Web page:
Arrays in JavaScript | Types, Example

An array in JavaScript is an ordered set of data (or values) represented by a single variable name.

In JavaScript, an array is basically a user-defined object that represents a collection of different data type of elements.

Array uses a single variable name to store more than one value. These values are stored in indexed locations within an array.

We use an array when we want to store a group or list of related data in a single, easily managed location. For example, a list of names, books, favorite colors, courses, or prices is stored in an array.

Consider the below example where JavaScript array holds multiple favorite colors.

var colors = ['red', 'green', 'pink', 'yellow', 'black', 'white'];

Here, all six colors grouped together into an array and assigned to the colors variable. We can treat all the colors in a group, and we can access the individual colors when we need to.

How to create Arrays in JavaScript?


There are three ways to create an array in JavaScript. They are:

  • By array literal
  • By creating instance of Array directly (using new keyword)
  • Using an Array constructor (using new keyword)

JavaScript Array literal


Array literal is the most common and easiest way to create an array in JavaScript. The general syntax to create an array literal is as follows:

var arrayname = [value0, value1, value2, value3, ..... valueN];
Or,
const arrayname = [element0, element1, element2, ...... elementN];

In the above syntax, arrayname is a variable name assigned to array and values are contained inside [ ] and separated by , (comma). Look at the below figure in which we have created an array that holds four ice cream flavors as elements.

JavaScript array example

Value stored within an array can have several data types. The array named dataValues stores a numeric value, a text string, null value, and boolean value:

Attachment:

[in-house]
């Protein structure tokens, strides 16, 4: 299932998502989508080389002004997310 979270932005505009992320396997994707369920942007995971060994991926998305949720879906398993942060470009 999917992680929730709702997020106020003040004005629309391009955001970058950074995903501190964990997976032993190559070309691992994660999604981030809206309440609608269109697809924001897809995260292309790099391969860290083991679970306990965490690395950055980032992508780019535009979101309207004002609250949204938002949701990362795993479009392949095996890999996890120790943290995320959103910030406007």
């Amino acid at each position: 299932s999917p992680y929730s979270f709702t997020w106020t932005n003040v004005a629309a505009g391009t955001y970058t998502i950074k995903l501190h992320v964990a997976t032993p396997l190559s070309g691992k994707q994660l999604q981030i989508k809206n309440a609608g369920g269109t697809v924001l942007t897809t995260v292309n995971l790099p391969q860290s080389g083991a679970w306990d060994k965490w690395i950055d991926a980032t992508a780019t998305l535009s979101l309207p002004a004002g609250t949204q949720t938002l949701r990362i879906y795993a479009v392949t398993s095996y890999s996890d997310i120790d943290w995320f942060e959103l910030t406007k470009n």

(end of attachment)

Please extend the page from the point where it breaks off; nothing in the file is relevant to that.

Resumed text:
let dataValues = [10, "Hello", null, true];

The ability to store value of different types within an array is not of other programming language like Java. In Java language, all the values within an array must be of the same type.

We can also initialize an array with no data values within brackets. Consider the below example.

dataValues = [ ];

Elements and Indexes


When we create an array, each value is placed at a location or index in an array, as shown in the below figure.

JavaScript array example

Each value stored in an array is called element. Each element is identified by its location or index within an array. Indexes always begin with the number 0.
[adinserter block=”5″]
The first element in any array is at an index 0, the second element is at index 1, the third element is at index 2, and so forth. As shown in the above figure, the first element “vanilla” is at index 0, the second element “butterscotch” is at index 1, and so on.

We can also set a specific array value by its index using below syntax.

array[index] = value;

Here, index is the index number of the array element and value is the element stored at that position within an array. We could define the values of several elements in the flavors array using the following statements:

flavors[0] = "vanilla";
flavors[1] = "butterscotch";
flavors[2] = "lavender";
flavors[3] = "chocolate";

Arrays in JavaScript are dynamic. This means that they can automatically expand their size to store new elements. In the following code, we have declared flavors array with four elements.

Now we will set the value of an element with an index of four, the length of flavors array increases to five.

let flavors = ["vanilla", "butterscotch", "lavender", "chocolate"];
flavors[4] = "cookie dough"; // vanilla, butterscotch, lavender, chocolate, cookie dough stored in the array.

Example Program based on Array Literal

Let’s take a very simple program in which we will take five elements in an array and display on the web browser.

Program code 1:

<html>
<head>
   <title>JavaScript Arrays</title>
<script>
   let person = ["Deep", " Tripti", " Rashmi", " Amit", " Ivaan"];
   document.write(person); // Accessing full array.
</script>
</head>
</html>
Output:
      Deep, Tripti, Rashmi, Amit, Ivaan

Spaces and line breaks are not important in the array declaration. An array declaration can span more than one line.

Program code 2:

<html>
<head>
   <title>JavaScript Arrays</title>
<script>
   let cities = [
         "Dhanbad",
         " New York",
         " Sydney",
         " Mumbai",
         " Moscow"
       ];
    document.write(cities);
</script>
</head>
</html>
Output:
    Dhanbad, New York, Sydney, Mumbai, Moscow

We can also create an array and then insert the elements like this:
[adinserter block=”2″]
Program code 3:

<script>
   let nums = [ ];
       nums[0] = 10;